Learning and Teaching Citation winner Dr Tuck Wah Leong on authentic learning experiences in IT

by | 22 May, 2017 | 0 comments

Dr Tuck Wah Leong is serious about helping his students to become industry-ready professionals. We chatted with him about student engagement, classroom tips, and more...
A portrait of Dr Tuck Wah Leong in front of the Sydney Harbour Bridge.

Dr Tuck Wah Leong.

Please tell us a little about what your citation was awarded for…

My citation was awarded for Facilitating authentic learning experiences for Interaction Design students with an emphasis on developing well-rounded IT professionals who can design useful, usable and thoughtful technologies. In other words, I used a range of authentic learning experiences in class and beyond to inspire and engage IT graduates to learn how to design technologies that are useful and usable for people.

What’s something new you are hoping to try or explore in learning and teaching in 2017?

I am hoping to explore more effective ways to involve industry practitioners in my weekly classes with an aim to helping my students to be industry-ready.

What’s one trick or tip you wish you’d known when you first started out in university teaching?

I wish I had known more about approaches to soliciting ongoing feedback from students (and ways to let them know that I have listened and responded), throughout the semester.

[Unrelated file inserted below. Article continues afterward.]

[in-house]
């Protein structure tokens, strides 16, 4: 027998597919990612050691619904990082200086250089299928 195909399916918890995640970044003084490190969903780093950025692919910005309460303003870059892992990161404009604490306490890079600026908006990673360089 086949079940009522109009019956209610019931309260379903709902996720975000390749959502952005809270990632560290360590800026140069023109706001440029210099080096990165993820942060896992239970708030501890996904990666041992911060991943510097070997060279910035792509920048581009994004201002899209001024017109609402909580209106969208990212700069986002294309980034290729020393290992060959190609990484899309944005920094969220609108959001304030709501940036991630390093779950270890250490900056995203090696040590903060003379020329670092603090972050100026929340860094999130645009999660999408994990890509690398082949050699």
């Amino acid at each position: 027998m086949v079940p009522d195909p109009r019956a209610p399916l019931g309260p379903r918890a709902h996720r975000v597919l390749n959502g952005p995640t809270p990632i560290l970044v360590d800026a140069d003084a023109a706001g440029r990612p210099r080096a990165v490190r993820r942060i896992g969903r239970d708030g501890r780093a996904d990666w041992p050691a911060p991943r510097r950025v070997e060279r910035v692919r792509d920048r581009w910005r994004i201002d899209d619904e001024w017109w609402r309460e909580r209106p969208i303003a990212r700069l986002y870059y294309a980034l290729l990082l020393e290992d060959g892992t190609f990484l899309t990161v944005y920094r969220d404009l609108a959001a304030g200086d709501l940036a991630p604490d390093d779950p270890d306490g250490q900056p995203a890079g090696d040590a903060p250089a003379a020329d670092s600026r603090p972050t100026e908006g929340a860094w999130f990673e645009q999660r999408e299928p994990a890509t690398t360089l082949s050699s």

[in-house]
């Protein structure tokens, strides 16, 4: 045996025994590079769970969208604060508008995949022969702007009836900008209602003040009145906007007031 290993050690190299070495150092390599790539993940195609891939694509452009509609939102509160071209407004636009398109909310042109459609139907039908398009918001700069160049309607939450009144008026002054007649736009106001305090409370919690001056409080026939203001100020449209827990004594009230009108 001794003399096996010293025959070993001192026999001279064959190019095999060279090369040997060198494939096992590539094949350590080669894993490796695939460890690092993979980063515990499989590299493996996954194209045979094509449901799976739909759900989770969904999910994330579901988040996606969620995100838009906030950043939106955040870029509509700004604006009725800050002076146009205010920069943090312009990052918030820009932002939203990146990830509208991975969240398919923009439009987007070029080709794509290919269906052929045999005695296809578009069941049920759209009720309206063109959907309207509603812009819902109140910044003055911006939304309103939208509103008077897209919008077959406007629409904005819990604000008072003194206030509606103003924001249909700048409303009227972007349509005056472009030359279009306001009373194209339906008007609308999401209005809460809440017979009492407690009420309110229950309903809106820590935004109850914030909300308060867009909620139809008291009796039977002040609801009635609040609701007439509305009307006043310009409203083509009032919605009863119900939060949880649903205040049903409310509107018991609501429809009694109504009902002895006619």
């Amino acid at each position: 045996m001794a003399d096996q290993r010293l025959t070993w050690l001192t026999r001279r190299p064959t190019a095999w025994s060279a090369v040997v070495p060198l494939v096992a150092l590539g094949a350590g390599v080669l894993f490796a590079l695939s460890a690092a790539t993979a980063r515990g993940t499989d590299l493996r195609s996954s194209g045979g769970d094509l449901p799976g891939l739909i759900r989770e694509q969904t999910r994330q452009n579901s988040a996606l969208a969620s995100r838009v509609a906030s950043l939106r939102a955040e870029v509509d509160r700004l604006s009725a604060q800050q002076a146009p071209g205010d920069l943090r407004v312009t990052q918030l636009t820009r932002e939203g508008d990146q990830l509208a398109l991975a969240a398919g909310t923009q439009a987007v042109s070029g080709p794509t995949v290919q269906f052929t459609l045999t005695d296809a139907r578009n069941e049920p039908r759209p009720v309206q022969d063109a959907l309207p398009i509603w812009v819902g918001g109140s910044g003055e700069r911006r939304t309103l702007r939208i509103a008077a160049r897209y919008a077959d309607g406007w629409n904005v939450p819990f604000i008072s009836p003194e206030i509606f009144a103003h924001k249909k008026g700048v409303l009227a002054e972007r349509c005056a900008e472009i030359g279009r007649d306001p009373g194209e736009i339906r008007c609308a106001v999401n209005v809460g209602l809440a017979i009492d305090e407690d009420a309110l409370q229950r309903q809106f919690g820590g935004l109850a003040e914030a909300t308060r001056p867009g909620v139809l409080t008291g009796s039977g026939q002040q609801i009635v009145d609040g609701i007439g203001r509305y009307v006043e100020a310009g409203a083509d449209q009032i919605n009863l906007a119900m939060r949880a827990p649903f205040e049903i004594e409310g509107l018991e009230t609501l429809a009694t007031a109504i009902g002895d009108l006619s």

What’s your approach to keeping students active and engaged in a large group situation?

In large group activities, such as lectures, I walk and talk. I don’t stay still for long in one spot. I often stop and have a conversation with students, to ask them about their thoughts with regards to what I have been saying/teaching, and giving them my wireless microphone to respond. I always use concrete examples whenever possible when teaching abstract concepts.

What’s been your most memorable learning and teaching moment – as a teacher, or as a student?

When one of my students told me that my subject (and the Interaction Design major I helped design) gave her hope and helped changed her mind about dropping out of her IT degree (and university).

What’s the most challenging aspect of teaching in universities today?

For me, the most challenging aspect of teaching in universities today is the lack of time that I can spend, devising engaging activities and assessment to support my desires to be a more effective teacher. To be a great teacher may impact one’s capacity to be an equally good researcher.

Do you think teaching practices in your discipline area have changed a lot with the introduction of new technologies?

Of course, with new technologies, we have more ways to communicate with students, more ways to share learning materials with them, and so on. However, I think we have to be careful that technologies don’t get in the way of physical presence and direct engagement.

Feature image credit: Ilya Pavlov.

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